Google exec guilty of “manterruption”

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Eric Schmidt, executive chairman at Google, was reprimanded by the company’s diversity manager at the South by South West (SXSW) music and technology festival in Texas for “manterrupting” another delegate.

The tech giant’s former chief executive was speaking on a panel with Megan Smith, the US government’s chief technology officer, when a member of the audience confronted him for frequently interrupting her during the discussion on racial and gender diversity.

The audience member in question was Schmidt’s colleague at Google Judith Williams, head of global diversity and talent programs. Williams runs workshops at Google to educate staff about workplace prejudice and discrimination.

According to The Wall Street Journal, at one point Schmidt “opined on which of two questions Smith should respond to” and “interjected mid-sentence with thoughts on Raspberry Pi”.

However, before the incident, Schmidt had referred to the lack of women pursuing degrees in computer science a “tragedy”.

The Wall Street Journal reported that he did not respond to Williams’ accusations.

Earlier this year, Jessica Bennett wrote in Time magazine about “manterrupting”: the “unnecessary interruption of a woman by a man”, which many have aligned with Schmidt’s behaviour at the event. 

Williams told the panel’s audience that ideas she puts forward at meetings often get ignored – only to have a male colleague make the same suggestion afterwards, a trend which Bennett dubbed “bropropriating”.

Diversity figures at Google show that its global workforce is 70% male.

But Schmidt’s actions seemingly conflict with Google’s mission to increase gender diversity in its workforce.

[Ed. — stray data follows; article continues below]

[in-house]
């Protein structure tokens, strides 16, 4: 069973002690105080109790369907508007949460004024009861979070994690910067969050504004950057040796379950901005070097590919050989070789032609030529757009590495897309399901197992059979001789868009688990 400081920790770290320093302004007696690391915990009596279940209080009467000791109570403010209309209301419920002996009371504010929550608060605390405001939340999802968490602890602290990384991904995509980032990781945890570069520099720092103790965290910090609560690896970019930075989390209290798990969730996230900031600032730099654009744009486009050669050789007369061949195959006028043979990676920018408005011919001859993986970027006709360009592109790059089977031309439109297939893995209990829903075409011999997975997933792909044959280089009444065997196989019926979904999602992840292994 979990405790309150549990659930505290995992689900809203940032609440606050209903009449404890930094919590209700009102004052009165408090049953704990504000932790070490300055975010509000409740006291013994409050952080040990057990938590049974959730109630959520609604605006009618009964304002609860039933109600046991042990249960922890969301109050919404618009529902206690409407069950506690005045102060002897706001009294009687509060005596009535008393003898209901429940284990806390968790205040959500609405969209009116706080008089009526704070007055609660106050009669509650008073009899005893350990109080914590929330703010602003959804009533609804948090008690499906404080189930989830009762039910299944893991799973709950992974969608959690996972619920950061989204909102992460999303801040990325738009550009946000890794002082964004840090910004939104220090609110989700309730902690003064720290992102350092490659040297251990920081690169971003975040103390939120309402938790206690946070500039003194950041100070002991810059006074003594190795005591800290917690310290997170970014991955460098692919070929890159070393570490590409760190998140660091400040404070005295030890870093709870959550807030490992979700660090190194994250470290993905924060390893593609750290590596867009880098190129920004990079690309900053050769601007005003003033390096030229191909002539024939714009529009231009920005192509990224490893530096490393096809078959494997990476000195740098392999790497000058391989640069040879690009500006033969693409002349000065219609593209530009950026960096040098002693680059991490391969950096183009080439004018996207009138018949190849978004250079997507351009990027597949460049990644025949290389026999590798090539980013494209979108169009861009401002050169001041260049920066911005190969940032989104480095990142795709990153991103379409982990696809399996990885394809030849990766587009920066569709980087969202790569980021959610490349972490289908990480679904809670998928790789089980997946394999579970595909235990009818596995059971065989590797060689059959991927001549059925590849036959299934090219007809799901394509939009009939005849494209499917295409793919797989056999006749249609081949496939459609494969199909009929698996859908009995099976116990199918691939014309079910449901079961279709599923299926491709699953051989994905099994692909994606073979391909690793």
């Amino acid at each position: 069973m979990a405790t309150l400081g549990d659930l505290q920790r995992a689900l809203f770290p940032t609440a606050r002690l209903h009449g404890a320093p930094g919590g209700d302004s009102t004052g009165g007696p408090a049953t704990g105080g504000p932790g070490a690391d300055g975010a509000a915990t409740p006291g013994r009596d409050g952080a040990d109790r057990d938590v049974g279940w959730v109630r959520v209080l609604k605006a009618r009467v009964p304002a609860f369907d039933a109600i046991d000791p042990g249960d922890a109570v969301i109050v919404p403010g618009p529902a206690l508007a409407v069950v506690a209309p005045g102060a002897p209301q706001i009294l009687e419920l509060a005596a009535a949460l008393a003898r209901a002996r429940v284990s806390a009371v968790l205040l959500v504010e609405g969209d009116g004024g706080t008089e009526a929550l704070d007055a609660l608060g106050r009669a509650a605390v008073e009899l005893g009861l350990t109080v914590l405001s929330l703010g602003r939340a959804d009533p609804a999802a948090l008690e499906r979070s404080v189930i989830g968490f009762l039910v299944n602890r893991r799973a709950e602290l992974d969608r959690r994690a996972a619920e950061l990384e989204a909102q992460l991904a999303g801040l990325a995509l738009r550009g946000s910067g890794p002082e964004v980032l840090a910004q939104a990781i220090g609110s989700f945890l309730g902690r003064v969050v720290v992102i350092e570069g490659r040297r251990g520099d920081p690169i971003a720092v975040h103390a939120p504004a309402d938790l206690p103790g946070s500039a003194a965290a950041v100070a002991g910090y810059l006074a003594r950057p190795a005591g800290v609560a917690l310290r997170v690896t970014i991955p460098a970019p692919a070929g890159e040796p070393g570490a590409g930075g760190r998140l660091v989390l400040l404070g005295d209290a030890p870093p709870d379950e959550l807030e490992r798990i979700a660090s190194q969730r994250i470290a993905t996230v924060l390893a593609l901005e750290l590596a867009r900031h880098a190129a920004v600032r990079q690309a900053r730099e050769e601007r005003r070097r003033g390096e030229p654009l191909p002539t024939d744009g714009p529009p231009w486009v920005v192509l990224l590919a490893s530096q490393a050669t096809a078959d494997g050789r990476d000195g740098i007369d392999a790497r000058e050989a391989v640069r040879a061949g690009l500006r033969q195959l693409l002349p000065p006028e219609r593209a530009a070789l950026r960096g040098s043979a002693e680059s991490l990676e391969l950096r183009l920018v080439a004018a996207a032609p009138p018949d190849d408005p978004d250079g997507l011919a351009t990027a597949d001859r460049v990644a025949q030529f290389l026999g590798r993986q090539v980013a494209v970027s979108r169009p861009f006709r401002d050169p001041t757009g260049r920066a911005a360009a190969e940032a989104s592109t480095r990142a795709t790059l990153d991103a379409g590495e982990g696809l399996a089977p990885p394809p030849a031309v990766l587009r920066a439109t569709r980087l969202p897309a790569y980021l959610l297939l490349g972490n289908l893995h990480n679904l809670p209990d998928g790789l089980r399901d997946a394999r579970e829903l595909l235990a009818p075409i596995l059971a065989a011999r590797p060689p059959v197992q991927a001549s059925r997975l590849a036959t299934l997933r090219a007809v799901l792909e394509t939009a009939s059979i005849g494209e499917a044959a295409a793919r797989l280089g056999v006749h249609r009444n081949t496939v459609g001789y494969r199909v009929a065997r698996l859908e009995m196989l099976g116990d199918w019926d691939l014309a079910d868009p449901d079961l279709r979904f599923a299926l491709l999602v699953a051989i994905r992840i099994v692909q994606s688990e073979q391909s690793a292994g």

“All of our efforts, including going public with these numbers, are designed to help us recruit and develop the world’s most talented and diverse people,” Google’s website says.
The company’s Equal Employment Opportunity report detailed that just three of its 36 executives and senior managers are women.

In an effort to encourage employment for women at Google, the organisation has established ‘Women@Google’, an employee resource group made up of over 4,000 female employees committed to providing networking and mentoring opportunities, professional development, and a sense of community to women in 27 countries. 
  • Mark on 5/1/2015 6:09:16 PM

    That is funny. I am a man who speaks English as a second language. How did you know? I know men interrupting women happens and it is a problem and it saddens me that you have had to experience this personally, but I have observed it is a problem with both sexes, having had a career of more female managers than men. I still say the best course is to focus on the interrupting and coaching and helping people to realize the harmful effects regardless of their gender, or national origin. It is an interesting comment given some of the recent research on team intelligence and the finding that there is a gender difference. Women team managers are found to have teams with higher levels of team intelligence than male managers. This is attributed to women being more likely to use participative styles of management over male team leaders and you can see that if a manager interrupts and basically shuts the conversation down or stifles the contribution of the team members this can lead to lower team intelligence. So it is truly a harmful effect.

  • Rebekah on 5/1/2015 6:54:54 AM

    Unfortunately, Mark, the issue is specifically gender related. The article proposes that there is a problem with men interrupting women, and with men coopting women's ideas and presenting them as their own. Interestingly, I can attest to this. If you are a man who speaks English as a second language, who is above a 'certain age', or who appears as someone other than caucasian I have no doubt that you can relate to this gender issue with one of your own experience. If, however, you are a caucasian man between the ages of 25-50, I suspect you have no experience in this arena.

  • Mark on 3/18/2015 4:12:32 PM

    Manterruption and bropropriating are both sexist terms and shame on any HR professional using them. It is still stereotyping. I understand the frustration, but it would be better and more productive to focus on the issues on interrupting and potential lack of respect it shows regardless of the gender.

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